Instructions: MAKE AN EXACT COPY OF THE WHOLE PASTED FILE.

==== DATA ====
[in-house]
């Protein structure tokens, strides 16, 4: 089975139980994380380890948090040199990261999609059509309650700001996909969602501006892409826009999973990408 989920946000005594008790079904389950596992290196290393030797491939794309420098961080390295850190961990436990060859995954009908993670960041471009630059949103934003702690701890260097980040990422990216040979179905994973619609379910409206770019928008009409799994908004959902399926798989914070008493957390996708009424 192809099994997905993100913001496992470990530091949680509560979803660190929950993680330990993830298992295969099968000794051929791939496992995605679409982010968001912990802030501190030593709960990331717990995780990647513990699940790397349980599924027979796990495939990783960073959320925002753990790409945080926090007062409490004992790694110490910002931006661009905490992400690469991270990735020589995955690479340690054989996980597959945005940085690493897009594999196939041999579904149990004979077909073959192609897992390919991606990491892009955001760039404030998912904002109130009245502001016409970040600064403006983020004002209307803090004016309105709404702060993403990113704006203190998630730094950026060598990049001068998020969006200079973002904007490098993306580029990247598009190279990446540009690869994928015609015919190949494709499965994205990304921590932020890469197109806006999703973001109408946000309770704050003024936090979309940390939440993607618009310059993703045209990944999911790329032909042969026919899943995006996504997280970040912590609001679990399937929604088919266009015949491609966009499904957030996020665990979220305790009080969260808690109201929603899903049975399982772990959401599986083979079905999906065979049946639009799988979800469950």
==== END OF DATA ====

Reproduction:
[in-house]
């Protein structure tokens, strides 16, 4: 089975139980994380380890948090040199990261999609059509309650700001996909969602501006892409826009999973990408 989920946000005594008790079904389950596992290196290393030797491939794309420098961080390295850190961990436990060859995954009908993670960041471009630059949103934003702690701890260097980040990422990216040979179905994973619609379910409206770019928008009409799994908004959902399926798989914070008493957390996708009424 192809099994997905993100913001496992470990530091949680509560979803660190929950993680330990993830298992295969099968000794051929791939496992995605679409982010968001912990802030501190030593709960990331717990995780990647513990699940790397349980599924027979796990495939990783960073959320925002753990790409945080926090007062409490004992790694110490910002931006661009905490992400690469991270990735020589995955690479340690054989996980597959945005940085690493897009594999196939041999579904149990004979077909073959192609897992390919991606990491892009955001760039404030998912904002109130009245502001016409970040600064403006983020004002209307803090004016309105709404702060993403990113704006203190998630730094950026060598990049001068998020969006200079973002904007490098993306580029990247598009190279990446540009690869994928015609015919190949494709499965994205990304921590932020890469197109806006999703973001109408946000309770704050003024936090979309940390939440993607618009310059993703045209990944999911790329032909042969026919899943995006996504997280970040912590609001679990399937929604088919266009015949491609966009499904957030996020665990979220305790009080969260808690109201929603899903049975399982772990959401599986083979079905999906065979049946639009799988979800469950």